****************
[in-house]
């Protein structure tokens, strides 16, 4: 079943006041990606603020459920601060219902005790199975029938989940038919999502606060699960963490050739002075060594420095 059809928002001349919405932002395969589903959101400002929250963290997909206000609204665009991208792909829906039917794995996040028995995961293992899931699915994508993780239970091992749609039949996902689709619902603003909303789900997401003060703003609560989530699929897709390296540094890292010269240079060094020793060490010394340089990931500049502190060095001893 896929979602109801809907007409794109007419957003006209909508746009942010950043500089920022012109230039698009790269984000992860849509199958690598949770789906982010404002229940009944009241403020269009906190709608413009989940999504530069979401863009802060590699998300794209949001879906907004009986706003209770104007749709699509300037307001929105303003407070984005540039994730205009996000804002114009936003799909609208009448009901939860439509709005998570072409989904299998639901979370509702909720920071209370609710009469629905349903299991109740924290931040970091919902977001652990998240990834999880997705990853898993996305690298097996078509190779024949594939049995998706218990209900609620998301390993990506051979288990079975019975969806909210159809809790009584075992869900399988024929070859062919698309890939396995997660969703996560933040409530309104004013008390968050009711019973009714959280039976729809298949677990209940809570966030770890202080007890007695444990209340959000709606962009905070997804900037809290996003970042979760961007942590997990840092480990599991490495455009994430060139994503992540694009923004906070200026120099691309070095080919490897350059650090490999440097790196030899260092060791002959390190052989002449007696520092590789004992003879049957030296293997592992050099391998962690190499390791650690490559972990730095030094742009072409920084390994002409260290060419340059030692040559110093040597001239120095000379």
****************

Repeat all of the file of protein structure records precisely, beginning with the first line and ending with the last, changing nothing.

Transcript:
[in-house]
């Protein structure tokens, strides 16, 4: 079943006041990606603020459920601060219902005790199975029938989940038919999502606060699960963490050739002075060594420095 059809928002001349919405932002395969589903959101400002929250963290997909206000609204665009991208792909829906039917794995996040028995995961293992899931699915994508993780239970091992749609039949996902689709619902603003909303789900997401003060703003609560989530699929897709390296540094890292010269240079060094020793060490010394340089990931500049502190060095001893 896929979602109801809907007409794109007419957003006209909508746009942010950043500089920022012109230039698009790269984000992860849509199958690598949770789906982010404002229940009944009241403020269009906190709608413009989940999504530069979401863009802060590699998300794209949001879906907004009986706003209770104007749709699509300037307001929105303003407070984005540039994730205009996000804002114009936003799909609208009448009901939860439509709005998570072409989904299998639901979370509702909720920071209370609710009469629905349903299991109740924290931040970091919902977001652990998240990834999880997705990853898993996305690298097996078509190779024949594939049995998706218990209900609620998301390993990506051979288990079975019975969806909210159809809790009584075992869900399988024929070859062919698309890939396995997660969703996560933040409530309104004013008390968050009711019973009714959280039976729809298949677990209940809570966030770890202080007890007695444990209340959000709606962009905070997804900037809290996003970042979760961007942590997990840092480990599991490495455009994430060139994503992540694009923004906070200026120099691309070095080919490897350059650090490999440097790196030899260092060791002959390190052989002449007696520092590789004992003879049957030296293997592992050099391998962690190499390791650690490559972990730095030094742009072409920084390994002409260290060419340059030692040559110093040597001239120095000379």